Published on September 19, 2019 by Sarah Waller  
Simulation Jennifer Beall

As faculty in Samford University’s McWhorter School of Pharmacy work to finalize its new Doctor of Pharmacy curriculum for the 2020-21 academic year, one thing is known for certain: The school’s new curriculum will integrate more simulation into the learning experience, further utilizing Samford’s Experiential Learning and Simulation Center to build students’ critical thinking skills, patient safety awareness and overall clinical performance. 

Professor Jennifer Beall serves as the school’s simulation coordinator. In her role, she works alongside the center’s faculty to plan, implement and evaluate the simulation experience for Doctor of Pharmacy students. Knowing the important role simulation will serve in the coming years, Beall earned her Certified Healthcare Simulation Educator (CHSE) certification earlier this summer.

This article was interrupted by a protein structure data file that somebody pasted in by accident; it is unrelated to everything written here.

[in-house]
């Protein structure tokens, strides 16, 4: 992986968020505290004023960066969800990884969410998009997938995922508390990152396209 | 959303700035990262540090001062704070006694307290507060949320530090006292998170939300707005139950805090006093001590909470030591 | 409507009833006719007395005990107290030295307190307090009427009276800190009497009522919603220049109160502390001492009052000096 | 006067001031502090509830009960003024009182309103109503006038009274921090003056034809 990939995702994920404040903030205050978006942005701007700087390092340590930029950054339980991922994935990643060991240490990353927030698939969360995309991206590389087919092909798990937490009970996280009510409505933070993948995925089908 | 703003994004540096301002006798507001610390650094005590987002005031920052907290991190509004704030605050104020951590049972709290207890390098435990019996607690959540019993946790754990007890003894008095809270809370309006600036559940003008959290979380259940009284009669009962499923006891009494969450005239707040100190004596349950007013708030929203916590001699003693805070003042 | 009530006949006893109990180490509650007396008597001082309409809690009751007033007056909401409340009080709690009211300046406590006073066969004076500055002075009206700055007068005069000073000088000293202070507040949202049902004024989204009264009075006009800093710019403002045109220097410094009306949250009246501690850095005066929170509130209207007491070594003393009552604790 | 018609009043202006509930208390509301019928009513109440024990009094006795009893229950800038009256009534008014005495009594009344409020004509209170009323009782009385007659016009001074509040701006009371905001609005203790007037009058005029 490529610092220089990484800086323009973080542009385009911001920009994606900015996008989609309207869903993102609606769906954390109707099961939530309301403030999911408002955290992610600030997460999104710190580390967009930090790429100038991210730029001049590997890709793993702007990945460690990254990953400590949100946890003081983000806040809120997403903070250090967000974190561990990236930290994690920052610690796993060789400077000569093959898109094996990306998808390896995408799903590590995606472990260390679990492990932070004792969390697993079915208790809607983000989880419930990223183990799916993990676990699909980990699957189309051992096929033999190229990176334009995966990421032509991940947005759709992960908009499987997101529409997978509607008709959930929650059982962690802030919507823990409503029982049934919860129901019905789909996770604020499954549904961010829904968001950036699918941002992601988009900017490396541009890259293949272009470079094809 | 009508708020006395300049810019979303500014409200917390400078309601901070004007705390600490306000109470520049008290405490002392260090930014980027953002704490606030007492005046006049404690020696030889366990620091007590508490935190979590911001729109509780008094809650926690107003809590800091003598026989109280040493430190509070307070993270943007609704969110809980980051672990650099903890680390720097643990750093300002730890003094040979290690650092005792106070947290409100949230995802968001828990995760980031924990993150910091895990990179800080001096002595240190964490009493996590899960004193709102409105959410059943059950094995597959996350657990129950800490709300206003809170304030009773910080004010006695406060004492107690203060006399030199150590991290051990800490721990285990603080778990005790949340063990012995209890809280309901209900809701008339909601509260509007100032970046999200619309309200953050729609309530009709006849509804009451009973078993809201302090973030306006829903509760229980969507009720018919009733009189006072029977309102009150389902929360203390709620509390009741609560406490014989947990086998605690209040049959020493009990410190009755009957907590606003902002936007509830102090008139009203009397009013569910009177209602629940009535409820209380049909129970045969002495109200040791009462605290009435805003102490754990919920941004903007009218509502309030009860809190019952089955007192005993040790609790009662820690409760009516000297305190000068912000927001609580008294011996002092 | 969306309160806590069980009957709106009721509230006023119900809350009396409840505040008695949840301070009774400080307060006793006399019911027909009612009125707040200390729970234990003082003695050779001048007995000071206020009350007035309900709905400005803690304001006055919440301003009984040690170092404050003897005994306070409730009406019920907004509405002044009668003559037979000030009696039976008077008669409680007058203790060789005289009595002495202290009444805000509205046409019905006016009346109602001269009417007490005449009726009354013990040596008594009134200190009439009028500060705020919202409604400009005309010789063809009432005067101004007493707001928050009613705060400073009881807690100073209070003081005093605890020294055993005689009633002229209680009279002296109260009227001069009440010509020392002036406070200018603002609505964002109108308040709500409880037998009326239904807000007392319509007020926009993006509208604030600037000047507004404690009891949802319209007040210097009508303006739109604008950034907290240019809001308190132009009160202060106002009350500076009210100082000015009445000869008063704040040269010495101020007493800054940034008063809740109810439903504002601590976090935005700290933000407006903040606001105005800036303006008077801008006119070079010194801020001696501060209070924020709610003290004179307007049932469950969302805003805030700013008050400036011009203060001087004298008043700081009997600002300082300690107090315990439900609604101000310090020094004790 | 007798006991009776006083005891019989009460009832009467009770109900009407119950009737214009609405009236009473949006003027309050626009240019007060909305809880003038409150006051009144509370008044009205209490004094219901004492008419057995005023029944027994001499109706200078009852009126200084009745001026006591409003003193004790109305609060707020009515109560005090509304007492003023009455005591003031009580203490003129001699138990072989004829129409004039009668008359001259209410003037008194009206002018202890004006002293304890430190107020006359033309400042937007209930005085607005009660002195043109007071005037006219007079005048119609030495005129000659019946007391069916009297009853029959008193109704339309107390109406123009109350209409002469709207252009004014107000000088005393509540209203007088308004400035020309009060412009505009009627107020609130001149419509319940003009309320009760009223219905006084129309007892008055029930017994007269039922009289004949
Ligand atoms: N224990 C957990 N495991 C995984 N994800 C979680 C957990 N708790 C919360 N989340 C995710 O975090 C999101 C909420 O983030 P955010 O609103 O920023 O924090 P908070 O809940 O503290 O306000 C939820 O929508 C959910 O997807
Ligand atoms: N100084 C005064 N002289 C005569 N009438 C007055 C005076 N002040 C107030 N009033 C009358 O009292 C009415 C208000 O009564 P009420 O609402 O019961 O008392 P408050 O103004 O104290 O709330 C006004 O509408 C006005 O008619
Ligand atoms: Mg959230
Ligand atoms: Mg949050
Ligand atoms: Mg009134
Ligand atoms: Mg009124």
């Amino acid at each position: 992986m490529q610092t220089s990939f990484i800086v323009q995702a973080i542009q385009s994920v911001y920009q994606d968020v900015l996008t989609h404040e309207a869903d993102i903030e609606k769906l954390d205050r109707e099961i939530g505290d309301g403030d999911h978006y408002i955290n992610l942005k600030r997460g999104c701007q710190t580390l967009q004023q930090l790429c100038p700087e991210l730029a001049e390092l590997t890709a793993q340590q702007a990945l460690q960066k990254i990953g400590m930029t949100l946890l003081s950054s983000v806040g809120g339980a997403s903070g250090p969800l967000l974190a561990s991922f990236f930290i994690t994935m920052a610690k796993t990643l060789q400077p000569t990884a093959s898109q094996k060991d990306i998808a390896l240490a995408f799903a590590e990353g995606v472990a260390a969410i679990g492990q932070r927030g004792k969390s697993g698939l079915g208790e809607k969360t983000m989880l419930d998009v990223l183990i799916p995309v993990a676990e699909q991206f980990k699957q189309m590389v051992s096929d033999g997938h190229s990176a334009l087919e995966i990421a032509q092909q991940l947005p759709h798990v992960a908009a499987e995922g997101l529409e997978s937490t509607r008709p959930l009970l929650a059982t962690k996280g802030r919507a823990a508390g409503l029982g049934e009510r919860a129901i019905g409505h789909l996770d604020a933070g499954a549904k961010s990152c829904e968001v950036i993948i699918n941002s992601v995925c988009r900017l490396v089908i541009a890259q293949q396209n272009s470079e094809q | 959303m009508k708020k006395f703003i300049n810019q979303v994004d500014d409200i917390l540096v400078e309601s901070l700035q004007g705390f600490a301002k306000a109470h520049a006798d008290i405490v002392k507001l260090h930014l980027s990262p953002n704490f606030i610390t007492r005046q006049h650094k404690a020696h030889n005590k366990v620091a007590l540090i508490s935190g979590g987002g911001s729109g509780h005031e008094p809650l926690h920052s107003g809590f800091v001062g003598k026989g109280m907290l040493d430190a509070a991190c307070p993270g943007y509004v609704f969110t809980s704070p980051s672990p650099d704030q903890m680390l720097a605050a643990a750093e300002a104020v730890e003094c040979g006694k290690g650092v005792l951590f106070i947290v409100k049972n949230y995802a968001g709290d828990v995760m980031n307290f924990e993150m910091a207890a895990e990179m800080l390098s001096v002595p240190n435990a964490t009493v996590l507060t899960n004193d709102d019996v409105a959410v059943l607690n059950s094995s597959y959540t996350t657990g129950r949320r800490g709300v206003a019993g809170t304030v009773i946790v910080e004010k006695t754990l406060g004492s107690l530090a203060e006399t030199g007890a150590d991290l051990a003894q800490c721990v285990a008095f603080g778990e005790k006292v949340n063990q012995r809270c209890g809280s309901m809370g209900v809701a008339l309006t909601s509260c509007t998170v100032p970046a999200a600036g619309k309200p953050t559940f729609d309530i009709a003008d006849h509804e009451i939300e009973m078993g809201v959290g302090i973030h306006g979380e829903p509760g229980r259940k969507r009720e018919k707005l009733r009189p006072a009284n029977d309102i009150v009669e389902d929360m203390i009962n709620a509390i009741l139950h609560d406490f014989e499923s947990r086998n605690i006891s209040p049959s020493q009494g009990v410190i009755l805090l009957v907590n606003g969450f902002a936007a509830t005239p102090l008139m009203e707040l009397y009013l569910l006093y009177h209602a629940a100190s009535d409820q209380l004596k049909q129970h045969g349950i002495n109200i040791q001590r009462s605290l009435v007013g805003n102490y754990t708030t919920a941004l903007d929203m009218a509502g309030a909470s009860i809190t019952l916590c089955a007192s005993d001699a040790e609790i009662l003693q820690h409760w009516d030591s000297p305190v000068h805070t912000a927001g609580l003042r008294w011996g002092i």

Beall becomes the second faculty member in Samford’s College of Health Sciences to earn this certification, joining Jill Pence, associate professor and executive director of the Experiential Learning and Simulation Center.

The CHSE exam is developed by the Society for Simulation in Healthcare, and it’s intended for individuals from various health disciplines who perform health care simulation. 

“I decided to pursue this certification because I wanted to receive a formal foundation in simulation education,” Beall said. “In preparing to take the exam, my studies revolved around educational theories and best practices. The entire experience was incredibly beneficial, and the certification process will help me stay current with the latest developments in the field.” 

­While simulation is relatively new for pharmacy education—in comparison to other health care professions—Beall explains how McWhorter School of Pharmacy has embraced simulation over the past decade. “Simulation is such an important tool we can use in developing a student’s clinical skills, as well as soft skills like communication and empathy,” she said. To assess a student’s knowledge, we have traditional methods like tests and essays. But for skills, simulation offers the best avenue for demonstration and assessment.”

Learn more about Samford’s Experiential Learning and Simulation Center by going to